It took just 50 seconds for Nepal to make major news headlines on April 25, 2015, when a 7.9 magnitude earthquake shook the Kathmandu Valley. For several weeks, the news was about the rescue efforts as well as the damage created by this destructive force of nature.
The earthquake actually only impacted a very small area, centered in and on Kathmandu. Much of the Nepal was untouched by the earthquake and where it struck, the cities and villages are in the process of being rebuilt with an eye toward preserving the country’s unique architecture as well as earthquake safety.
Nepal has been named by Lonely Planet as the number one destination for 2017. The writers of this popular guide book series know that Nepal is not only safe but more than ready to receive visitors in 2017.
Some important facts to remember about visiting post-earthquake Nepal:
• Only 18% of the country was affected by the earthquake of 2015. Places like Everest, Pokhara, Chitwan, Mustang and Bardia were totally unaffected by the earthquake and suffered no damage. This means that those areas are still as pristine as ever.
• Tribhuvan International Airport, currently the country’s only international airport, suffered no damage. A second runway is already under construction which will allow for more flights to land in Kathmandu.
• Only 10% of the buildings in Kathmandu, Patan and Bhaktapur had to be torn down because of earthquake damage. The other buildings withstood the massive shake. New construction is underway and the cities of the Kathmandu Valley are returning to normal. All new construction is being done under strict code so there will not be the damage from any future earthquake.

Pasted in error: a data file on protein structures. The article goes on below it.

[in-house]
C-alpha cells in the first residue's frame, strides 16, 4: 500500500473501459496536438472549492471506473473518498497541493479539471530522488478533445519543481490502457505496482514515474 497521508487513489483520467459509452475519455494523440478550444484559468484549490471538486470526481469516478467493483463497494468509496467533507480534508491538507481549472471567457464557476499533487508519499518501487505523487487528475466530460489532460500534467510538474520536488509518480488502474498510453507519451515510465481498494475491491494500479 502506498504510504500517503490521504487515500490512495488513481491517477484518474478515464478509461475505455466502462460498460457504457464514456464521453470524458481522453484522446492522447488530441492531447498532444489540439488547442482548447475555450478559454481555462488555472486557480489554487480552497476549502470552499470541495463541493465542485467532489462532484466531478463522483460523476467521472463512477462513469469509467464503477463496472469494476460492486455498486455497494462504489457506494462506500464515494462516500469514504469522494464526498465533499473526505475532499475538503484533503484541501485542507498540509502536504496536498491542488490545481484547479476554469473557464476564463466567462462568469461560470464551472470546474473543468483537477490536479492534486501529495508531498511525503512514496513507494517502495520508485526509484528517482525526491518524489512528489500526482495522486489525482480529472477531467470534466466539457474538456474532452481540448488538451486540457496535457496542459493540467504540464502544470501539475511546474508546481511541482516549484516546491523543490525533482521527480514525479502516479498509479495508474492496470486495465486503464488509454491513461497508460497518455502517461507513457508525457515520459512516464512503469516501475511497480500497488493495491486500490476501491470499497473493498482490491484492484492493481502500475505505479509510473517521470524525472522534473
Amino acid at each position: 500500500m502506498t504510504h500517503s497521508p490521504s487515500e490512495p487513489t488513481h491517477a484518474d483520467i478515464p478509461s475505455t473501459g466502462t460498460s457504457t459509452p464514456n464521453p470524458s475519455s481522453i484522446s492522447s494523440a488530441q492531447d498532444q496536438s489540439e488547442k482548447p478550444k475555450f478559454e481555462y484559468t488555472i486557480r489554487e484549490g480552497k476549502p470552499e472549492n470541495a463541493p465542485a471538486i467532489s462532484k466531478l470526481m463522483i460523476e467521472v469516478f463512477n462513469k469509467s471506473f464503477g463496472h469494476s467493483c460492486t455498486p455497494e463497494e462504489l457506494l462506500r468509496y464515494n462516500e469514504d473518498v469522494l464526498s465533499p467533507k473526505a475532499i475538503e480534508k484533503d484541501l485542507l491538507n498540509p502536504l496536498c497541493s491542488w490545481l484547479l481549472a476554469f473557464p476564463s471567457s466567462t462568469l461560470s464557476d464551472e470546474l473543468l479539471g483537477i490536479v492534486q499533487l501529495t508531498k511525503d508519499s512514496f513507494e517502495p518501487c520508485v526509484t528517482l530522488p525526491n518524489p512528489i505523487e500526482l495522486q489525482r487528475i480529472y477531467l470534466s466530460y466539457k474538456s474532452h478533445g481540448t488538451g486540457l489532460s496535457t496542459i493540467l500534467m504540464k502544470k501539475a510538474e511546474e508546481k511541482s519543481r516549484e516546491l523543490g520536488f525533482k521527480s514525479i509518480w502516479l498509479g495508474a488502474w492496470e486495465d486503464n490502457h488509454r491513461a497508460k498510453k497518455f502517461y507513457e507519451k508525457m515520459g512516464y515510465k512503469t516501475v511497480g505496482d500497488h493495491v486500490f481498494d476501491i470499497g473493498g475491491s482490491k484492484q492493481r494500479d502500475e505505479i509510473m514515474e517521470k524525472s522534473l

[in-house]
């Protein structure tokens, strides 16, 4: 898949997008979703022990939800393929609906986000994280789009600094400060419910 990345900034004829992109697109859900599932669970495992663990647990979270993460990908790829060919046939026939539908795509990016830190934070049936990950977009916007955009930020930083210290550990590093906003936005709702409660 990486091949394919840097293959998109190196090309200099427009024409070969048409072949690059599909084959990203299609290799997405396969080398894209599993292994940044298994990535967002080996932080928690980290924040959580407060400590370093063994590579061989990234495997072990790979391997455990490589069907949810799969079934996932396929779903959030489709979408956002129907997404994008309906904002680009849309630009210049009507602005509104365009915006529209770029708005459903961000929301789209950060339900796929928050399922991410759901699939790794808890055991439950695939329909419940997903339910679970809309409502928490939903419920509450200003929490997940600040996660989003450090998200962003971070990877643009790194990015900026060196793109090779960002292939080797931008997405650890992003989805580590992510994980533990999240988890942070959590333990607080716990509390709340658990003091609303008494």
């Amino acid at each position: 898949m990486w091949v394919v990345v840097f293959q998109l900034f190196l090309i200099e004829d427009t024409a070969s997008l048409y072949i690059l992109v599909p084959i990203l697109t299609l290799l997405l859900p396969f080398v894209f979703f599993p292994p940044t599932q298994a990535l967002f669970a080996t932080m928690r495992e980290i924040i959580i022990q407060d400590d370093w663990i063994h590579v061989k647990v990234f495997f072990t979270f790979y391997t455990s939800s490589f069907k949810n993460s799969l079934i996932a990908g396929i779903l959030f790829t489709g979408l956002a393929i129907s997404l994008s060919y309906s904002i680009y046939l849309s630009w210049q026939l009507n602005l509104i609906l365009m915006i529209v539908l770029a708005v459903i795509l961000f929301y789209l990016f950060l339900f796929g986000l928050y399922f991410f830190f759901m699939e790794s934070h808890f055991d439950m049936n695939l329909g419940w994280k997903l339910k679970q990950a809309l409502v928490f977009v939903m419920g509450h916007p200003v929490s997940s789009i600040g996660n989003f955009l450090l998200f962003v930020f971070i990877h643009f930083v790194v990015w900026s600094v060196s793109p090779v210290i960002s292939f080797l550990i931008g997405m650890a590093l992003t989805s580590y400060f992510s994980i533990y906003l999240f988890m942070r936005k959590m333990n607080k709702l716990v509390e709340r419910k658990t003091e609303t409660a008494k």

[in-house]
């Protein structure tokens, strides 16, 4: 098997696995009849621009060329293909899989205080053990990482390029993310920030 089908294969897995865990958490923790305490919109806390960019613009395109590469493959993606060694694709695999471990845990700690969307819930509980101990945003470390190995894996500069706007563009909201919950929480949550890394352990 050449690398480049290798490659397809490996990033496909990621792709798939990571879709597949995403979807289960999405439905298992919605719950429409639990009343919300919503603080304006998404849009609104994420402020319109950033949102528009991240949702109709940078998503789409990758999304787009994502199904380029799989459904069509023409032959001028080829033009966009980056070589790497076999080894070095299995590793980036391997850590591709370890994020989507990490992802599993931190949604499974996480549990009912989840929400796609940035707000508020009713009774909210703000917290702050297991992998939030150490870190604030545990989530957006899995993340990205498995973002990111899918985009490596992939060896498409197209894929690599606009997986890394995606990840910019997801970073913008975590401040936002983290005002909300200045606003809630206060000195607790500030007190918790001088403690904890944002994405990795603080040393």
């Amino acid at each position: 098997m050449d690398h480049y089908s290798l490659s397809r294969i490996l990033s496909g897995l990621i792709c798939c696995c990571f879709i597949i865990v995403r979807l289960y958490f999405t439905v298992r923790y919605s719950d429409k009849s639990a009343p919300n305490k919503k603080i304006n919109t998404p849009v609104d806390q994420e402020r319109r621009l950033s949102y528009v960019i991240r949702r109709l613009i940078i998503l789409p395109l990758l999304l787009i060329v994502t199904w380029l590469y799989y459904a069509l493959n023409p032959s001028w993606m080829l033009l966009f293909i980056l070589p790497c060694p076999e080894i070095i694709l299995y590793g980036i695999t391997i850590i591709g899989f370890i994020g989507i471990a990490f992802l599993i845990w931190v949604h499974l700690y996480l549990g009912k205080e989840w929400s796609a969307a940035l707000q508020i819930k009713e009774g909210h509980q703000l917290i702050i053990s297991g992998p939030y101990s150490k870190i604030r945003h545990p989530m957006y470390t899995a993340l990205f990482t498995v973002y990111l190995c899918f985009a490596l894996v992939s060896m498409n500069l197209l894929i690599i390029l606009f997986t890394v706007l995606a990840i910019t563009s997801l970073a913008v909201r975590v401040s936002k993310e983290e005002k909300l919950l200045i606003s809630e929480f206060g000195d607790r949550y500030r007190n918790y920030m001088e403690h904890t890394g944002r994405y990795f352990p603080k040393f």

• Most of the UNESCO World Heritage sites that were damaged are being carefully restored to their original beauty. Places like Swayambhu and Boudhanath have been totally restored and Pashupatinath was not affected by the earthquake. The Three Durbar Squares (Kathmandu, Patan and Bhaktapur) are currently being restored. Many of the temples in these places suffered no damage, and those that were damaged or destroyed are being rebuilt along exact designs.
• There was no damage to the beauty of the Himalayas. The mountains still stand proud with their snowcapped peaks pointing high in the Himalayan skies.
• Those villages that were damaged by the earthquake are now being rebuilt and are still as picturesque as ever. The sounds of picks, axes and saws continue to fill the air as life returns to normal.
Trekking trails in the impacted areas have been restored. These trails were some of the first ones to be repaired as these are the “highways” of the mountain regions. All rockslides have been cleared, as well as bridges rebuilt.
One of the hardest hit areas was Gorkha District, the epicenter of the earthquake. Located west of Kathmandu, the villages of the Lower Manaslu Trek were heavily damaged. Today, you hear the sounds of construction as new homes in traditional designs rise from the rubble.
What strikes any visitor to a post-earthquake Nepal is the high level of cooperation by the people to return life to a sense of normalcy. The Nepali people are not ones to just quietly give up. Instead, they demonstrated an incredible spirit of cooperation amongst themselves to restore the country to its pristine appearance.
While volunteer tourism is still popular in helping to rebuild the earthquake affected areas of Nepal, the country is very safe. There is no shortage of hotels and restaurants in the country along with plenty of places to see and do.
The Kathmandu Valley may have been a shock by the 25 April earthquake, but it takes a lot more to shake up the friendly people of Nepal. Life goes on and traditions continue.
- Dr. Jan L. Beaderstadt, U.S.A.